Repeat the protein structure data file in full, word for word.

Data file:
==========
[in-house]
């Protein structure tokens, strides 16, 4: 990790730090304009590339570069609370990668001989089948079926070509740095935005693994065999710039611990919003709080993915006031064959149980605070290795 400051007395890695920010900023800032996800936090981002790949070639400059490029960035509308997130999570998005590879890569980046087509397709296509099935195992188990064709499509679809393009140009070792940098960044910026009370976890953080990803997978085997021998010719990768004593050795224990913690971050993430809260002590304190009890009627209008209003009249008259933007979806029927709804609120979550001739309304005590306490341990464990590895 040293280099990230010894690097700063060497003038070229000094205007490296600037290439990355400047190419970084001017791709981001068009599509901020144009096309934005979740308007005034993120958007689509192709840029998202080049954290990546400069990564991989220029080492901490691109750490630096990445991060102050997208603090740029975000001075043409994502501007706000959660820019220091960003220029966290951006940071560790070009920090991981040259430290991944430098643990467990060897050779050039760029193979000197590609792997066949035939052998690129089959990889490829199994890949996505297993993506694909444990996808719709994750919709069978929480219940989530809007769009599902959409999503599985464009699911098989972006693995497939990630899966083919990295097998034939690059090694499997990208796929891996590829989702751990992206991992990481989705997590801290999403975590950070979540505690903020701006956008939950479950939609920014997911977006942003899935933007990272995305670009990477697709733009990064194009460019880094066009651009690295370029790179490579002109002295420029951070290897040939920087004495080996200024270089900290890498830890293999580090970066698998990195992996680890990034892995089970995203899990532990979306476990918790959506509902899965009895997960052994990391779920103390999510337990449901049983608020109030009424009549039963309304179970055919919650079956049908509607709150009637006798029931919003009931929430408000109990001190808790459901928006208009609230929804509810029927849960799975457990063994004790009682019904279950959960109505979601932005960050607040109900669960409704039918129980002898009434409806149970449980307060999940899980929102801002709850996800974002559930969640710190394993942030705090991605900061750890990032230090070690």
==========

[in-house]
């Protein structure tokens, strides 16, 4: 990790730090304009590339570069609370990668001989089948079926070509740095935005693994065999710039611990919003709080993915006031064959149980605070290795 400051007395890695920010900023800032996800936090981002790949070639400059490029960035509308997130999570998005590879890569980046087509397709296509099935195992188990064709499509679809393009140009070792940098960044910026009370976890953080990803997978085997021998010719990768004593050795224990913690971050993430809260002590304190009890009627209008209003009249008259933007979806029927709804609120979550001739309304005590306490341990464990590895 040293280099990230010894690097700063060497003038070229000094205007490296600037290439990355400047190419970084001017791709981001068009599509901020144009096309934005979740308007005034993120958007689509192709840029998202080049954290990546400069990564991989220029080492901490691109750490630096990445991060102050997208603090740029975000001075043409994502501007706000959660820019220091960003220029966290951006940071560790070009920090991981040259430290991944430098643990467990060897050779050039760029193979000197590609792997066949035939052998690129089959990889490829199994890949996505297993993506694909444990996808719709994750919709069978929480219940989530809007769009599902959409999503599985464009699911098989972006693995497939990630899966083919990295097998034939690059090694499997990208796929891996590829989702751990992206991992990481989705997590801290999403975590950070979540505690903020701006956008939950479950939609920014997911977006942003899935933007990272995305670009990477697709733009990064194009460019880094066009651009690295370029790179490579002109002295420029951070290897040939920087004495080996200024270089900290890498830890293999580090970066698998990195992996680890990034892995089970995203899990532990979306476990918790959506509902899965009895997960052994990391779920103390999510337990449901049983608020109030009424009549039963309304179970055919919650079956049908509607709150009637006798029931919003009931929430408000109990001190808790459901928006208009609230929804509810029927849960799975457990063994004790009682019904279950959960109505979601932005960050607040109900669960409704039918129980002898009434409806149970449980307060999940899980929102801002709850996800974002559930969640710190394993942030705090991605900061750890990032230090070690």